The explosion reportedly involved a small nuclear reactor that powers a new kind of long-range cruise missile. United States intelligence officials have said they suspect the blast involved a prototype of what NATO calls the SSC-X-9 Skyfall,” The New York Times reported. That is a cruise missile that [Russian president Vladimir] Putin has boasted can reach any corner of the earth because it is partially powered by a small nuclear reactor, eliminating the usual distance limitations of conventionally fueled missiles.
The new fourth-generation Fit hatchback is here, but its prospects for the U.S. are not looking good. From Car and Driver
Accidentally eating meat may be upsetting, but it's unlikely to cause serious harm unless you have a rare allergy. Patrick Hukins, who has been vegan for four years, said he felt sick to his stomach and betrayed after the supposed mix-up.
Lev Parnas, a Soviet-born business associate with ties to Rudy Giuliani, President Trump's personal lawyer, raised the issue of executive privilege during a court proceeding Wednesday, arguing it could apply to some of the evidence gathered in his campaign-finance case in New York. The issue was raised during an arraignment for Parnas and Igor Furman, who pleaded not guilty on Wednesday to charges in a four-count indictment that accused them of funneling money through straw donors into U.S. elections in an effort to gain influence. Assistant U.S. Attorney Rebekah Donaleski, offered a glimpse into the “voluminous” evidence that prosecutors have recovered so far on the two men who have become figures in the Trump impeachment proceedings, through “dozens of search warrants,” property searches, and subpoenas.
Chinese-ruled Hong Kong and Taiwan engaged in a rare squabble on Wednesday over a Hong Kong man accused of murder in Taiwan whose case was used by Hong Kong to promote a now-withdrawn extradition bill. Self-ruled Taiwan, which China considers its own, wants an extradition, not a voluntary surrender, of the suspected murderer from a Chinese-ruled territory, reinforcing its status as self-ruled and separate to China. Chan Tong-kai was accused of murdering his ex-girlfriend in Taiwan last year before fleeing back to Hong Kong where he was sentenced to 29 months in jail on money-laundering charges.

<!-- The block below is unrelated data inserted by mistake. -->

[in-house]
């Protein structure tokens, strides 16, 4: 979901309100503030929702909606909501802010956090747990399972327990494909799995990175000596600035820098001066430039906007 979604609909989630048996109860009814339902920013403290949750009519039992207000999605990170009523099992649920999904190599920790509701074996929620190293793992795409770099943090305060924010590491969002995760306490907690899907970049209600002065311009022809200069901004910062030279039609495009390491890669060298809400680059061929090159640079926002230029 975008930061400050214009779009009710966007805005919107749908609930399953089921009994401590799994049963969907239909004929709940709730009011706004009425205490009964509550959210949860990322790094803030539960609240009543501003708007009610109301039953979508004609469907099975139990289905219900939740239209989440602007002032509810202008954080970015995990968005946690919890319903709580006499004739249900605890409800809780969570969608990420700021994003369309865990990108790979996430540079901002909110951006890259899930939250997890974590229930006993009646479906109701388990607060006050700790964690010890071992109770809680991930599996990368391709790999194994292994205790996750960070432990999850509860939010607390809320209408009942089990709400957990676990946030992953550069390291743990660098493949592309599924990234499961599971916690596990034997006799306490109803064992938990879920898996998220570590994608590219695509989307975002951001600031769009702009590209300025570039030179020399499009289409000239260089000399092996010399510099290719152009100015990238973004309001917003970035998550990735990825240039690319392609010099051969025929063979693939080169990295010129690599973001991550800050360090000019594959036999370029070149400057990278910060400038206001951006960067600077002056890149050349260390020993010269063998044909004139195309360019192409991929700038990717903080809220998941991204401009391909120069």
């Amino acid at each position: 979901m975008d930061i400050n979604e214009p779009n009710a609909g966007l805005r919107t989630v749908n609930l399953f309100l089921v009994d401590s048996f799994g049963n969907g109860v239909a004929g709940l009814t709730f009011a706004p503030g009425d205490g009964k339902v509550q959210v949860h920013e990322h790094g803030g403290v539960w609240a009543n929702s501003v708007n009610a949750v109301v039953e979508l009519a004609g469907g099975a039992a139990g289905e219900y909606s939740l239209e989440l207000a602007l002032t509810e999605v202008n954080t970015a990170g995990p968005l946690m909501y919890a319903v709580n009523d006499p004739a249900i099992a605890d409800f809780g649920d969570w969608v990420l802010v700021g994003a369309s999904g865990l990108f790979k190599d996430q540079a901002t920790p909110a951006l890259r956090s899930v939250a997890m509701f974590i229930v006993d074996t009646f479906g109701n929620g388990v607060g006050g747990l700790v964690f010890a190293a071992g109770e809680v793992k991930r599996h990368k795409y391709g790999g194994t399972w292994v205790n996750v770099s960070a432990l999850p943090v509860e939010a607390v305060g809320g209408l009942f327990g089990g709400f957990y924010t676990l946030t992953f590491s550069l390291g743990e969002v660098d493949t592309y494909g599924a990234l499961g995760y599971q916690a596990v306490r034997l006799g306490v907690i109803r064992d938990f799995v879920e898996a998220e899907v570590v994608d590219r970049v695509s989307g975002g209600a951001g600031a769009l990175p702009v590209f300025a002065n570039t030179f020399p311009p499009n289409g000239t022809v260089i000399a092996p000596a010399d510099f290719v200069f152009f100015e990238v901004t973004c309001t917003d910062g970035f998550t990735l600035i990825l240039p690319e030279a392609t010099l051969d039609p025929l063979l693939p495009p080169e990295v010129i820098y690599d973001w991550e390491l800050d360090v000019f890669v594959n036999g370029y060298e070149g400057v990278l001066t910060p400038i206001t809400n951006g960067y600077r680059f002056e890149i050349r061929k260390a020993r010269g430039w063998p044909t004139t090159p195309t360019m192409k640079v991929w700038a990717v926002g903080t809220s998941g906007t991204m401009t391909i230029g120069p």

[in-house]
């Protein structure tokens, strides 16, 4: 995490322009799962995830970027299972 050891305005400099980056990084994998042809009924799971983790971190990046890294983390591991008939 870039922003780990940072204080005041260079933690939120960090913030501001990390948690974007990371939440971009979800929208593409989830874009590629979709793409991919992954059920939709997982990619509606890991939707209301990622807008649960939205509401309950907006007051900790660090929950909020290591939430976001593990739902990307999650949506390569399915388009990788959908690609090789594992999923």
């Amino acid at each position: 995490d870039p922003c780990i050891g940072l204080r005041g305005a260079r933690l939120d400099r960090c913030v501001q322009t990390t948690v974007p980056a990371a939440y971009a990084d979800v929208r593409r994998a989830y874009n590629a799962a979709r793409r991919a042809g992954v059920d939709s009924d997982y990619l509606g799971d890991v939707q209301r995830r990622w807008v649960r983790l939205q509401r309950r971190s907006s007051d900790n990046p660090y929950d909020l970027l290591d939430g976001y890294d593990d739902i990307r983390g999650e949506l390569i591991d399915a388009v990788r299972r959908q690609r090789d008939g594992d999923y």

Residents of the northern Mexico city of Culiacan tried to get back to their routines Tuesday, five days after gunmen from the Sinaloa drug cartel sowed terror across the city. Restaurants caught in the midst of last week's shootings have repaired some of their plate-glass windows, but some outside walls are still scarred by bullet holes. Hundreds of cartel gunmen took to the streets with heavy weaponry Thursday to open fire on soldiers and police, seeking to force the release of a drug lord held by a military patrol.
U.S. forces that crossed into Iraq as part of a withdrawal from Syria do not have permission to stay and can only be there in transit, the Iraqi military said on Tuesday.
The Virginia city of Norfolk has the right to move its "Johnny Reb" Confederate statue from a busy downtown intersection to a local cemetery, the state attorney general and a local prosecutor have determined. Norfolk Commonwealth's Attorney Gregory Underwood filed court papers late Tuesday saying his office and the office of Attorney General Mark Herring have determined the statue, dedicated in 1907, is technically exempt from a state law banning the removal of monuments to war veterans. Underwood says the city would only be governed by the law if the statue were built after 1997.
Westminster Management lied about the quality of rental units and the level of maintenance the company would provide, routinely failing to address hazardous conditions in the properties, including infestations by rodents and other vermin, water leaks and mold growth, Attorney General Brian Frosh said in a statement. “We're charging that Westminster and the rental property owners in this case took advantage of consumers, primarily low- and middle-income families, collecting fees and other unlawful costs from them and often failing to make the repairs needed to maintain suitable environments for their tenants,” Frosh said. Westminster Management is a unit of Kushner Cos., a family-run, New York-based business that owns, manages and develops properties and was built on working-class apartment complexes in New Jersey and Maryland.